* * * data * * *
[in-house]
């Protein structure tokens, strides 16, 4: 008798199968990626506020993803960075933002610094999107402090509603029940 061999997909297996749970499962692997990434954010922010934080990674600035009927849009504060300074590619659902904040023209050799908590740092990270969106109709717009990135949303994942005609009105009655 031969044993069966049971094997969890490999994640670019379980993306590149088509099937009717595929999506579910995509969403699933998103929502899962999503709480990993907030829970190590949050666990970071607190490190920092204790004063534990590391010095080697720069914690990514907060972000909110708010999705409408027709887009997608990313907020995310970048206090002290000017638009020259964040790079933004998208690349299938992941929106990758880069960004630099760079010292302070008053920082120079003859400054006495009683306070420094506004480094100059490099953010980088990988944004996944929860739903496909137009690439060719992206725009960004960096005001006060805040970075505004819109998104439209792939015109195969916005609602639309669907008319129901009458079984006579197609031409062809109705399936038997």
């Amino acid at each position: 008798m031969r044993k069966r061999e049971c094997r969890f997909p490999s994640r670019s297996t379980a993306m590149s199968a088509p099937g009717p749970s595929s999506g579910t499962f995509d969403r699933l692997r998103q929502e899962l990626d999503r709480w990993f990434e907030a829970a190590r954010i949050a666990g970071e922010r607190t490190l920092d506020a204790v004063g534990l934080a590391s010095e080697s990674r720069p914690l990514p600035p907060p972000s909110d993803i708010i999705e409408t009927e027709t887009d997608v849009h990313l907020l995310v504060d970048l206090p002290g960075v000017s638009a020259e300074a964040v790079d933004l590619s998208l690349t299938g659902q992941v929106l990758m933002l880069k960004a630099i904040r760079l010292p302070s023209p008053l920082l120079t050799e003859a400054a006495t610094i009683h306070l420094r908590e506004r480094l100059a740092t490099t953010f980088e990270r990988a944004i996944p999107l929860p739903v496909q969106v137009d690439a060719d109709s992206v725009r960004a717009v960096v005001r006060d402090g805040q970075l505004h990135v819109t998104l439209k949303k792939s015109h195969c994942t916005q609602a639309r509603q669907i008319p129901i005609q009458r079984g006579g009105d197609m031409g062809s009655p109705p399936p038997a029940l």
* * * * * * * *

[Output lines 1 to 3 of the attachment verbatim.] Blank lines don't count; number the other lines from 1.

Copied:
[in-house]
């Protein structure tokens, strides 16, 4: 008798199968990626506020993803960075933002610094999107402090509603029940 061999997909297996749970499962692997990434954010922010934080990674600035009927849009504060300074590619659902904040023209050799908590740092990270969106109709717009990135949303994942005609009105009655 031969044993069966049971094997969890490999994640670019379980993306590149088509099937009717595929999506579910995509969403699933998103929502899962999503709480990993907030829970190590949050666990970071607190490190920092204790004063534990590391010095080697720069914690990514907060972000909110708010999705409408027709887009997608990313907020995310970048206090002290000017638009020259964040790079933004998208690349299938992941929106990758880069960004630099760079010292302070008053920082120079003859400054006495009683306070420094506004480094100059490099953010980088990988944004996944929860739903496909137009690439060719992206725009960004960096005001006060805040970075505004819109998104439209792939015109195969916005609602639309669907008319129901009458079984006579197609031409062809109705399936038997």
């Amino acid at each position: 008798m031969r044993k069966r061999e049971c094997r969890f997909p490999s994640r670019s297996t379980a993306m590149s199968a088509p099937g009717p749970s595929s999506g579910t499962f995509d969403r699933l692997r998103q929502e899962l990626d999503r709480w990993f990434e907030a829970a190590r954010i949050a666990g970071e922010r607190t490190l920092d506020a204790v004063g534990l934080a590391s010095e080697s990674r720069p914690l990514p600035p907060p972000s909110d993803i708010i999705e409408t009927e027709t887009d997608v849009h990313l907020l995310v504060d970048l206090p002290g960075v000017s638009a020259e300074a964040v790079d933004l590619s998208l690349t299938g659902q992941v929106l990758m933002l880069k960004a630099i904040r760079l010292p302070s023209p008053l920082l120079t050799e003859a400054a006495t610094i009683h306070l420094r908590e506004r480094l100059a740092t490099t953010f980088e990270r990988a944004i996944p999107l929860p739903v496909q969106v137009d690439a060719d109709s992206v725009r960004a717009v960096v005001r006060d402090g805040q970075l505004h990135v819109t998104l439209k949303k792939s015109h195969c994942t916005q609602a639309r509603q669907i008319p129901i005609q009458r079984g006579g009105d197609m031409g062809s009655p109705p399936p038997a029940l």